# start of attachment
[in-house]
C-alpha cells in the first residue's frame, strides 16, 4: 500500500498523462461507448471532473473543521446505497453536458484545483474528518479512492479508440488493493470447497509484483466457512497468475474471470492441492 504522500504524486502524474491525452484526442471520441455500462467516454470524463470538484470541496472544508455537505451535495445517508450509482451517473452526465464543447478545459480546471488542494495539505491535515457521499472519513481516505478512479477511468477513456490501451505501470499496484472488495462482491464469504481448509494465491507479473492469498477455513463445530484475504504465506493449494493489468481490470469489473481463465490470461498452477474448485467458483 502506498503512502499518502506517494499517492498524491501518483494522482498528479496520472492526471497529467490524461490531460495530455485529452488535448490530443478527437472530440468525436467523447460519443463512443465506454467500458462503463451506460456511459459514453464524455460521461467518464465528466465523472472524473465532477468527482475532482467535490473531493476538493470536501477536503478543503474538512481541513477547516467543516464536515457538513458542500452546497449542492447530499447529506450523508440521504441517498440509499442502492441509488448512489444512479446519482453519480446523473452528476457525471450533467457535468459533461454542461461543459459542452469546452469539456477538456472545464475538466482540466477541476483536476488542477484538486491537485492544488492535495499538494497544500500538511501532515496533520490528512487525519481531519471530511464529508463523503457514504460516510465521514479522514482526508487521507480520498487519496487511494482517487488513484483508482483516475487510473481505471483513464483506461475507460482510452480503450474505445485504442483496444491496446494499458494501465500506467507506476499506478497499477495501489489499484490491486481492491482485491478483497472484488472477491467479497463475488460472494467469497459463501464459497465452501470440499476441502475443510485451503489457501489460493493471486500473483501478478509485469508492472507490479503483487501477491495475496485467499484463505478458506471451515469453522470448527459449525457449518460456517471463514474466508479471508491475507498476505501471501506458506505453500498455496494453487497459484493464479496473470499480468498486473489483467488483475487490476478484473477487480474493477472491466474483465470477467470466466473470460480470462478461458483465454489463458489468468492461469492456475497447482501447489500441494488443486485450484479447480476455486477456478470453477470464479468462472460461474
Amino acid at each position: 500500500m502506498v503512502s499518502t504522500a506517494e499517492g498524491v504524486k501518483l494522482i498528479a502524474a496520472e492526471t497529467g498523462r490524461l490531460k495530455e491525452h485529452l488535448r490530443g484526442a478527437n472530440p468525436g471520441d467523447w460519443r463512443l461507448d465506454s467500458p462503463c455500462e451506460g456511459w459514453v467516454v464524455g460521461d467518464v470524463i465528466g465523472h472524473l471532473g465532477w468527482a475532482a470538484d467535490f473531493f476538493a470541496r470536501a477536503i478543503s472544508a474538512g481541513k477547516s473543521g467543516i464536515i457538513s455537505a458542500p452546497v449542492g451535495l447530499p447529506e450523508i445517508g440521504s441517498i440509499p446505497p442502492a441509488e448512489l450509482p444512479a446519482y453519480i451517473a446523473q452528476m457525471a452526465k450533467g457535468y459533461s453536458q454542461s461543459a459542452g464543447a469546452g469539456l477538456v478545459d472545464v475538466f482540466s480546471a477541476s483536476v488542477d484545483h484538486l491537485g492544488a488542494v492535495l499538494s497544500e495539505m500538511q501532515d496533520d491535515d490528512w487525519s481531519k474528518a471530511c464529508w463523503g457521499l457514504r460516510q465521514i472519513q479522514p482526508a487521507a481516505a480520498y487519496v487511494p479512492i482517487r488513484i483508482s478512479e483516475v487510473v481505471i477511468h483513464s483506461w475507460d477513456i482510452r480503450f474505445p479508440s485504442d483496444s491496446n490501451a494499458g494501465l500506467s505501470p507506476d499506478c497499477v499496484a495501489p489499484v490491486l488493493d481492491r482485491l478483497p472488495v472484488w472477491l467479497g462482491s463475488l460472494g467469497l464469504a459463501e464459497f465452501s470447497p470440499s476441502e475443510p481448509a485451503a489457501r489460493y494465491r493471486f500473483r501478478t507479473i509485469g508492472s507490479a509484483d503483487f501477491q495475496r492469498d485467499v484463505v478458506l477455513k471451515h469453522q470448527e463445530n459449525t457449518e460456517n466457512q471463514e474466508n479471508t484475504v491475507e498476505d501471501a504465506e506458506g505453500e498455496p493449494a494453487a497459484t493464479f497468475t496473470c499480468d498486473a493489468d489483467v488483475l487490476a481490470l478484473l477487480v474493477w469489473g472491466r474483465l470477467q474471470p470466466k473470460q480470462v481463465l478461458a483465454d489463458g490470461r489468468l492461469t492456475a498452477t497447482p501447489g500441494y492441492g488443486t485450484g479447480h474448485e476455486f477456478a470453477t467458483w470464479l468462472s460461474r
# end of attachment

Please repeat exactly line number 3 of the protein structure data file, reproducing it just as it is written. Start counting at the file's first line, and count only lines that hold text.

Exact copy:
Amino acid at each position: 500500500m502506498v503512502s499518502t504522500a506517494e499517492g498524491v504524486k501518483l494522482i498528479a502524474a496520472e492526471t497529467g498523462r490524461l490531460k495530455e491525452h485529452l488535448r490530443g484526442a478527437n472530440p468525436g471520441d467523447w460519443r463512443l461507448d465506454s467500458p462503463c455500462e451506460g456511459w459514453v467516454v464524455g460521461d467518464v470524463i465528466g465523472h472524473l471532473g465532477w468527482a475532482a470538484d467535490f473531493f476538493a470541496r470536501a477536503i478543503s472544508a474538512g481541513k477547516s473543521g467543516i464536515i457538513s455537505a458542500p452546497v449542492g451535495l447530499p447529506e450523508i445517508g440521504s441517498i440509499p446505497p442502492a441509488e448512489l450509482p444512479a446519482y453519480i451517473a446523473q452528476m457525471a452526465k450533467g457535468y459533461s453536458q454542461s461543459a459542452g464543447a469546452g469539456l477538456v478545459d472545464v475538466f482540466s480546471a477541476s483536476v488542477d484545483h484538486l491537485g492544488a488542494v492535495l499538494s497544500e495539505m500538511q501532515d496533520d491535515d490528512w487525519s481531519k474528518a471530511c464529508w463523503g457521499l457514504r460516510q465521514i472519513q479522514p482526508a487521507a481516505a480520498y487519496v487511494p479512492i482517487r488513484i483508482s478512479e483516475v487510473v481505471i477511468h483513464s483506461w475507460d477513456i482510452r480503450f474505445p479508440s485504442d483496444s491496446n490501451a494499458g494501465l500506467s505501470p507506476d499506478c497499477v499496484a495501489p489499484v490491486l488493493d481492491r482485491l478483497p472488495v472484488w472477491l467479497g462482491s463475488l460472494g467469497l464469504a459463501e464459497f465452501s470447497p470440499s476441502e475443510p481448509a485451503a489457501r489460493y494465491r493471486f500473483r501478478t507479473i509485469g508492472s507490479a509484483d503483487f501477491q495475496r492469498d485467499v484463505v478458506l477455513k471451515h469453522q470448527e463445530n459449525t457449518e460456517n466457512q471463514e474466508n479471508t484475504v491475507e498476505d501471501a504465506e506458506g505453500e498455496p493449494a494453487a497459484t493464479f497468475t496473470c499480468d498486473a493489468d489483467v488483475l487490476a481490470l478484473l477487480v474493477w469489473g472491466r474483465l470477467q474471470p470466466k473470460q480470462v481463465l478461458a483465454d489463458g490470461r489468468l492461469t492456475a498452477t497447482p501447489g500441494y492441492g488443486t485450484g479447480h474448485e476455486f477456478a470453477t467458483w470464479l468462472s460461474r